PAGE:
Data-crunching skills in demand

Now that data warehousing and mining projects are becoming the keystone to corporate marketing campaigns, IT staff recruiters say finding people with those data-crunching skills is a top priority.

In fact, data warehousing and mining are some of the hottest skills in the information technology field, according to a recent study by Hewitt Associates LLC in Lincolnshire, Ill. Many of the 224 companies surveyed said they anticipate a shortage of workers with those particular skills.

Experts said IT recruiters should look for a combination of technical and business skills to find a warehouse winner.

John Ladley, a research fellow at Meta Group Inc. and president of Chicago-based consulting firm Knowledge InterSpace Inc., advised looking for actual hands on warehousing and mining experience and exposure to decision-support projects. “A background in measurement and statistical analysis … and experience building an executive information system tells you they understand data quality issues,” Ladley said.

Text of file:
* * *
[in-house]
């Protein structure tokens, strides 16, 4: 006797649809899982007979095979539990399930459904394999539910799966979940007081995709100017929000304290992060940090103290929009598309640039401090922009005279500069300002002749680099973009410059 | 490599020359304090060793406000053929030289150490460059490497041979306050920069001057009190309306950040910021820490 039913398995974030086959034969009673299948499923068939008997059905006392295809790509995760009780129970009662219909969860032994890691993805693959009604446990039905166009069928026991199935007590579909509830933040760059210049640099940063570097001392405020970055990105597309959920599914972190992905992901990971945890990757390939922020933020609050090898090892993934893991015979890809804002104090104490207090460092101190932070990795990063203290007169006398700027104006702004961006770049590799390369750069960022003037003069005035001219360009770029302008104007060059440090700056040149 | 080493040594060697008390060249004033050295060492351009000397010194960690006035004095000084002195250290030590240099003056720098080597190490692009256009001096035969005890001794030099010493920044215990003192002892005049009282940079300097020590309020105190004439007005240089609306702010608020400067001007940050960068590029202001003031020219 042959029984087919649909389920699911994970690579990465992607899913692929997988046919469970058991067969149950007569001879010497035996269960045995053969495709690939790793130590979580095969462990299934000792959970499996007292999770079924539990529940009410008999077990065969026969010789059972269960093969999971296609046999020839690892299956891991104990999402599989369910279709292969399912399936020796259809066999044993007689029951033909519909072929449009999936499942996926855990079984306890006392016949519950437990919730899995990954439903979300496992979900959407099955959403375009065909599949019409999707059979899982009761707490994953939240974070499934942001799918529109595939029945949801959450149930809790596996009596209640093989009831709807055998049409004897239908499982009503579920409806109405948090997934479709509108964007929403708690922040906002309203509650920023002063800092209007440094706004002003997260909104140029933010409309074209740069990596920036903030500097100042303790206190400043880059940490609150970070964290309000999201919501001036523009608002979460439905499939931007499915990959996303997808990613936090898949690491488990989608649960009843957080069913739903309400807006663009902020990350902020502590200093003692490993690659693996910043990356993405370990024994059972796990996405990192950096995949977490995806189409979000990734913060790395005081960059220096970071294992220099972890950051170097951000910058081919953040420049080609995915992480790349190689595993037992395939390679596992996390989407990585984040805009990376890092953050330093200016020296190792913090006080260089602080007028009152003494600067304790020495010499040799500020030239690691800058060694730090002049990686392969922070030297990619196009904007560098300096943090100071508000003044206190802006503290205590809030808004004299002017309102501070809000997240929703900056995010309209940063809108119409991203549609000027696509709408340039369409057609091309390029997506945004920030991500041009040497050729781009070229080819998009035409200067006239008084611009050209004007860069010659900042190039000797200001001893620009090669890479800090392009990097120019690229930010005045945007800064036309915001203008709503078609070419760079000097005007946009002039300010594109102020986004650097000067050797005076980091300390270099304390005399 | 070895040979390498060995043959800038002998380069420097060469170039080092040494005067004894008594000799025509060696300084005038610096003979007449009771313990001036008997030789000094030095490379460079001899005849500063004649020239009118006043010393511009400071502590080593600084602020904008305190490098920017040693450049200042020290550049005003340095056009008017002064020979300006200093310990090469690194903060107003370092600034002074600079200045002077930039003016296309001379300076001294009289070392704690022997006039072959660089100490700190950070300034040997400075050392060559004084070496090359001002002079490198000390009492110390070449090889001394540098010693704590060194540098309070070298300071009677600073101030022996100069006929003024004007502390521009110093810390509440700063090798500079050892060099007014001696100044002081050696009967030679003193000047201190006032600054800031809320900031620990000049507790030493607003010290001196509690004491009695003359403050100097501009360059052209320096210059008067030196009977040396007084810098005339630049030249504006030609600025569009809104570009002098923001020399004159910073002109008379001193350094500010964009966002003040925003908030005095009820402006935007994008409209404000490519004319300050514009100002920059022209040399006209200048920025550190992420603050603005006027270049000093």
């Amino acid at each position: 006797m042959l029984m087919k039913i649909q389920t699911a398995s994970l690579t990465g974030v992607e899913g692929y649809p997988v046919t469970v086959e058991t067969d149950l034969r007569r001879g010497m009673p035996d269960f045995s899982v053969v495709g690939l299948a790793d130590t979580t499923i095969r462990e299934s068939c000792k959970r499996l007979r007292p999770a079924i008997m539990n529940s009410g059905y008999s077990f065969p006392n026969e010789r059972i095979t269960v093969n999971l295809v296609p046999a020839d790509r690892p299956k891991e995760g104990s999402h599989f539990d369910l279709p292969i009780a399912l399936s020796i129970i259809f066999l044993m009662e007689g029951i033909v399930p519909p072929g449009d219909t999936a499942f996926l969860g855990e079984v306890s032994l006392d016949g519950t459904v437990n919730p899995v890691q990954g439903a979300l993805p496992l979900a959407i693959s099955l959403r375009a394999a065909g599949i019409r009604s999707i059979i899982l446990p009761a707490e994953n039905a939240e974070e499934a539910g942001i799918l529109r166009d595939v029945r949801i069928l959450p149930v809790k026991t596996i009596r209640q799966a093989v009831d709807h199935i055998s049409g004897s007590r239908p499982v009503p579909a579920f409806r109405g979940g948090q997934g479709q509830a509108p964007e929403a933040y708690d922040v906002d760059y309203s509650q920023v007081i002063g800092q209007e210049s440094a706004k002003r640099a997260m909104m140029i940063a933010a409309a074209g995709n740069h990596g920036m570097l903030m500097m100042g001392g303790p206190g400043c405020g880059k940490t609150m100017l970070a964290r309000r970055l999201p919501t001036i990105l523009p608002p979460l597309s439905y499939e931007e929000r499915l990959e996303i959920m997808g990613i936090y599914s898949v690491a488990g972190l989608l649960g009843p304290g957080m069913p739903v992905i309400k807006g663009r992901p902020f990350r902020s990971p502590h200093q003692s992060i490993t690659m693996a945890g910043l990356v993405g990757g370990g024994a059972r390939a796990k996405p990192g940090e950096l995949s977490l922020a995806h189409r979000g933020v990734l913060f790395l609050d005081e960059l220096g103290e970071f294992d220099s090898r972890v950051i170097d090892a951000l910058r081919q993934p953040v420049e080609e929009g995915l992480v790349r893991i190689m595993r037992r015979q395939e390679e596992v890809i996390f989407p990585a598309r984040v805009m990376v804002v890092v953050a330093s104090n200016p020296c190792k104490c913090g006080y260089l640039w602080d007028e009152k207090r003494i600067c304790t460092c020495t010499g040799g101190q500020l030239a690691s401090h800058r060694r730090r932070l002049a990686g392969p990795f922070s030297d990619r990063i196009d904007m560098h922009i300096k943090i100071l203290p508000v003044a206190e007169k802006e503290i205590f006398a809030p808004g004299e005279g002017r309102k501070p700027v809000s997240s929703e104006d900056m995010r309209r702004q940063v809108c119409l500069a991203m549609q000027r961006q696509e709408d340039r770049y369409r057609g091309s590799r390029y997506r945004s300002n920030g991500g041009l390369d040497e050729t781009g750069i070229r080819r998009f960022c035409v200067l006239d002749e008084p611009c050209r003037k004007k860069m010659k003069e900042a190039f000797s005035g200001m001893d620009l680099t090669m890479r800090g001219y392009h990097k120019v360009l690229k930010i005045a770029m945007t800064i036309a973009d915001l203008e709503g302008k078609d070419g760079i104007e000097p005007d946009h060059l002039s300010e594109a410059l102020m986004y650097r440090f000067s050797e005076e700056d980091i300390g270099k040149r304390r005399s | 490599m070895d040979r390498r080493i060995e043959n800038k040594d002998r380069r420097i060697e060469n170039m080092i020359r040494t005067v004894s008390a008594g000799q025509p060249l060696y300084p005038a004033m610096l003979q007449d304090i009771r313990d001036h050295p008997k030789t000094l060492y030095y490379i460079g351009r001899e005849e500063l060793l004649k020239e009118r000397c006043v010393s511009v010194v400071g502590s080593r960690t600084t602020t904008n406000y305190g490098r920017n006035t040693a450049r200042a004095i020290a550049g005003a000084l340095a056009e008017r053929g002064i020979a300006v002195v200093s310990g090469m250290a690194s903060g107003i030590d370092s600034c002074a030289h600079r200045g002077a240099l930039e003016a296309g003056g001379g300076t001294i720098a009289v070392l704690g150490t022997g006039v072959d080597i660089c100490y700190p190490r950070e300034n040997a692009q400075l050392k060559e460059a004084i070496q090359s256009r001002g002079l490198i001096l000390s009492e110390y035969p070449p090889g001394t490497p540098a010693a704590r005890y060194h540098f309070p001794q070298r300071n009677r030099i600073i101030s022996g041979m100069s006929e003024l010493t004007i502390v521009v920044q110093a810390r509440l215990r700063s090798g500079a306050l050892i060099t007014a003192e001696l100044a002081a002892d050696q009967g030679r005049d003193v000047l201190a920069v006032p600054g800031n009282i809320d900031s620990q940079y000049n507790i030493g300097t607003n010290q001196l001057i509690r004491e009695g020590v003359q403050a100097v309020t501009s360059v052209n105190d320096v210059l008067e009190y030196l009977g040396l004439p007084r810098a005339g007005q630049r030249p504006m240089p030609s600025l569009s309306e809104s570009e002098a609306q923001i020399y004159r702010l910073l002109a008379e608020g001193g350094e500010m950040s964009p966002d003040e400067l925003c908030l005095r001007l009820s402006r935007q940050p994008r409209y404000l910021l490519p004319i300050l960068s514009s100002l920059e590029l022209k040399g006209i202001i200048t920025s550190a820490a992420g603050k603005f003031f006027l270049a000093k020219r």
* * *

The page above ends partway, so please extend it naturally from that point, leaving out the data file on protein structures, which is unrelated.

Darrell Grekul, a business analyst who helps run a data warehouse at TimberWest Forest Ltd. in Vancouver, said a good warehouse r,sum, shows time spent with relational data-bases and an understanding of analytical tools. And business experience shows whether the applicant understands what drives a company and its data support projects, he said.

Experts said political skills are key to data warehousing success, which requires working with end users to meet their data needs and persuading divisions to give up data “ownership” for the greater good of the overall project.

Frank Gillett, an analyst at Forrester Research Inc. in Cambridge, Mass., said experience with data extraction, conversion and modeling will be in demand in the next few years. Analysts warned that some warehousing skills may look good on paper but won’t be that useful.

“Ten years’ experience sometimes is just one year of experience repeated 10 times,” said Herb Edelstein, an analyst at Two Crows Corp., a Potomac, Md., consultancy.

“Really good people in this area are at a premium, so you have to be willing to develop your own,” Edelstein said. Try grooming smart, enthusiastic employees who can grow into the job, he advised.